Marcellus Shale gas flowing through pipelines from Northeast Pennsylvania will be cooled to  minus-260 degrees at Dominion Energy’s converted Cove Point liquefied natural gas plant in Lusby, Maryland. The gas will be loaded onto newly built tankers and shipped to Japan and India.

It’s the second LNG export terminal to come online in the U.S. in the past several years, and with five others planned, it will help the country move from being a net importer of energy to a net exporter.

Sam Andrus, a natural gas analyst and senior director with IHS Markit, says the shale gas boom, particularly in Pennsylvania, Ohio and West Virginia, helped fuel the switch from imports to exports.

“Ten years ago we were expecting to be importing natural gas and we were expecting our price of natural gas to be 7, 10, 15 dollars,” Andrus said.

Today, that price is less than $3, which made it worth spending $4 billion to convert the Cove Point plant to serve overseas markets hungry for a cheap energy source other than coal. Continue Reading

FERC, saying ‘much has changed’, will review natural gas pipeline policy

FERC's headquarters in Washington, DC. The agency said it will review its longstanding policy on certification of natural gas pipelines.

Marie Cusick/ StateImpact Pennsylvania

FERC's headquarters in Washington, DC. The agency said it will review its longstanding policy on certification of natural gas pipelines.

The top federal regulator for the pipeline industry said Thursday that it will review its 18-year-old policy on the certification of natural gas pipelines.

The Federal Energy Regulatory Commission gave no specific reason for the review but issued a brief statement saying that “much has changed” in the energy world since the agency began the policy on how to review natural gas pipeline applications in 1999.

The new FERC chairman, Kevin McIntyre, said it was “incumbent upon us to take another look at the way in which we assess the value and viability of our pipeline applications.”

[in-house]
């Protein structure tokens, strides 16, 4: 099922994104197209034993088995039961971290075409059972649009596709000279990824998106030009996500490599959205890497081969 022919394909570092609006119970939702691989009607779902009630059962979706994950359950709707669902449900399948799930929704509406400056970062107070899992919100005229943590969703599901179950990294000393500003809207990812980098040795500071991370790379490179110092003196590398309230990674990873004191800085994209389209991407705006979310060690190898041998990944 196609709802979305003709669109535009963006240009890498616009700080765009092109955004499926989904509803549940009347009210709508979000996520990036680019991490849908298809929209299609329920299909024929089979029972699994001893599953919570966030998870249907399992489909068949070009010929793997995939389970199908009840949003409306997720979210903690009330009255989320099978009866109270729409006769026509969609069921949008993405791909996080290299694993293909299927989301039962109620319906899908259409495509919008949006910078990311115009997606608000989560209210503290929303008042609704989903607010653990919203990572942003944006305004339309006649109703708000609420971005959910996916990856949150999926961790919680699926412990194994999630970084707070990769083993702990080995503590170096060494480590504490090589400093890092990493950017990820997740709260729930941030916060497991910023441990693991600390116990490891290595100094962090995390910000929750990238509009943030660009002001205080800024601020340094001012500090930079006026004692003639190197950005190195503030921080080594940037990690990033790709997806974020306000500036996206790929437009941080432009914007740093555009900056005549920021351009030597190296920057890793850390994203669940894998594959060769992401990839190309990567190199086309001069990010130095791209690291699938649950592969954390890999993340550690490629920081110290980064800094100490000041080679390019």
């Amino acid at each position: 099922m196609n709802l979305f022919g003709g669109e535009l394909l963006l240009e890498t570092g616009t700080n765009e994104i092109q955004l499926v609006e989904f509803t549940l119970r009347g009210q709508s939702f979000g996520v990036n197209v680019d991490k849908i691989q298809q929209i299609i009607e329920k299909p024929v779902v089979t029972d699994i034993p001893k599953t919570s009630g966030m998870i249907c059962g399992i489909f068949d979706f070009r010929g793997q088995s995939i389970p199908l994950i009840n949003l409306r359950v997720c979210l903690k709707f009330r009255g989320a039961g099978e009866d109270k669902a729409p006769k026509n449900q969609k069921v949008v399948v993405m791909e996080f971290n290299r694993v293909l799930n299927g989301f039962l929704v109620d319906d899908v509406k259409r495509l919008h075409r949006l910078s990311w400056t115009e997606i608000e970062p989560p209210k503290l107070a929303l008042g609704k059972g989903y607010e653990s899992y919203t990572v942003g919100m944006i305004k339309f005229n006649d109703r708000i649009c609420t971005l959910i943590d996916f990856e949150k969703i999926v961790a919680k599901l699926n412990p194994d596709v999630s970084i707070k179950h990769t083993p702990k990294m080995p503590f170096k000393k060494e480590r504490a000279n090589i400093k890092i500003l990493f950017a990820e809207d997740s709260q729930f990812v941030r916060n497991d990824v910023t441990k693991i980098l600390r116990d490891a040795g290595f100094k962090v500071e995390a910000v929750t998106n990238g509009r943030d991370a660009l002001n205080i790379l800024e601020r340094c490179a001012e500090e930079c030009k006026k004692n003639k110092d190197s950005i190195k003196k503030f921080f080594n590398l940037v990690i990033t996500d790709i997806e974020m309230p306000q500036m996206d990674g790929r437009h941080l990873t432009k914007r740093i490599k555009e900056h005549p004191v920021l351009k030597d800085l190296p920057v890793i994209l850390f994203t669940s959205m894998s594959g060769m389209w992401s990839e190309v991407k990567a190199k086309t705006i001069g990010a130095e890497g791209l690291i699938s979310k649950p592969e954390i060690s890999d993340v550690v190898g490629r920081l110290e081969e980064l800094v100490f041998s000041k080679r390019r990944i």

He said the review would be “thorough,” and will take into account the views of all stakeholders. Continue Reading

EPA union leader: Public records request was ‘retaliation for my political activities’

Protesters march on Arch Street in support of the EPA. Tuesday, March 21, 2017.

Emma Lee / WHYY

Protesters march on Arch Street in support of the EPA, Tuesday, March 21, 2017. EPA employee Gary Morton spoke at the rally. About a week later, a Freedom of Information Act request was made seeking any emails between him and Sen. Bob Casey.

With looming budget cuts threatening jobs, employees at the Environmental Protection Agency have something else to worry about. A private agency investigated employees who criticized the EPA, according to a report in the New York Times.

When EPA union official Gary Morton protested proposed budget cuts during his lunch hour last March outside EPA’s Region 3 headquarters in Center City Philadelphia, he didn’t think it would lead to a public records request regarding his emails.

“I said, wow, this is a George Orwell type state,” Morton said.

Ten days after that rally, an attorney working with America Rising, a Republican opposition research group that specializes in digging up dirt on rival candidates, used the Freedom of Information Act to seek emails between Morton and Democratic Senator Bob Casey. The Times reports that the EPA has since hired an affiliated group of America Rising to monitor press coverage for the agency. Continue Reading

Congressman Meehan seeks pipeline risk assessment for Mariner East 2

A sign marks the path of the Mariner East 1 pipeline through Chester County.

Kim Paynter / Newsworks

A sign marks the path of the Mariner East 1 pipeline through Chester County.